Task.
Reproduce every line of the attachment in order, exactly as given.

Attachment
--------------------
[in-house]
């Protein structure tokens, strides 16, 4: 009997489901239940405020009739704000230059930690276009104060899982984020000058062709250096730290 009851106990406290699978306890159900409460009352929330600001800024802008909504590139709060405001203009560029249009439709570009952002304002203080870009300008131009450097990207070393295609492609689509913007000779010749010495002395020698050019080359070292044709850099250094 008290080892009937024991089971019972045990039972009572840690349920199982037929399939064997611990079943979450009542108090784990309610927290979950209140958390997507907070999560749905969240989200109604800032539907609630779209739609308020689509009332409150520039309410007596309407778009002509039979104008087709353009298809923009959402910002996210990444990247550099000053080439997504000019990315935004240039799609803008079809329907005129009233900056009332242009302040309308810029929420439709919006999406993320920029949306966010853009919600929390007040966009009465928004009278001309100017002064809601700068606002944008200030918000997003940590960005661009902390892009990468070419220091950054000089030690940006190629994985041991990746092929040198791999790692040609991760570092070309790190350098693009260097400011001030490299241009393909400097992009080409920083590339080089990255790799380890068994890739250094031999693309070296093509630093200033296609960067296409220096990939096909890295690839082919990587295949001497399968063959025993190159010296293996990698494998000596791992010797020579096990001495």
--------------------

[in-house]
């Protein structure tokens, strides 16, 4: 009997489901239940405020009739704000230059930690276009104060899982984020000058062709250096730290 009851106990406290699978306890159900409460009352929330600001800024802008909504590139709060405001203009560029249009439709570009952002304002203080870009300008131009450097990207070393295609492609689509913007000779010749010495002395020698050019080359070292044709850099250094 008290080892009937024991089971019972045990039972009572840690349920199982037929399939064997611990079943979450009542108090784990309610927290979950209140958390997507907070999560749905969240989200109604800032539907609630779209739609308020689509009332409150520039309410007596309407778009002509039979104008087709353009298809923009959402910002996210990444990247550099000053080439997504000019990315935004240039799609803008079809329907005129009233900056009332242009302040309308810029929420439709919006999406993320920029949306966010853009919600929390007040966009009465928004009278001309100017002064809601700068606002944008200030918000997003940590960005661009902390892009990468070419220091950054000089030690940006190629994985041991990746092929040198791999790692040609991760570092070309790190350098693009260097400011001030490299241009393909400097992009080409920083590339080089990255790799380890068994890739250094031999693309070296093509630093200033296609960067296409220096990939096909890295690839082919990587295949001497399968063959025993190159010296293996990698494998000596791992010797020579096990001495």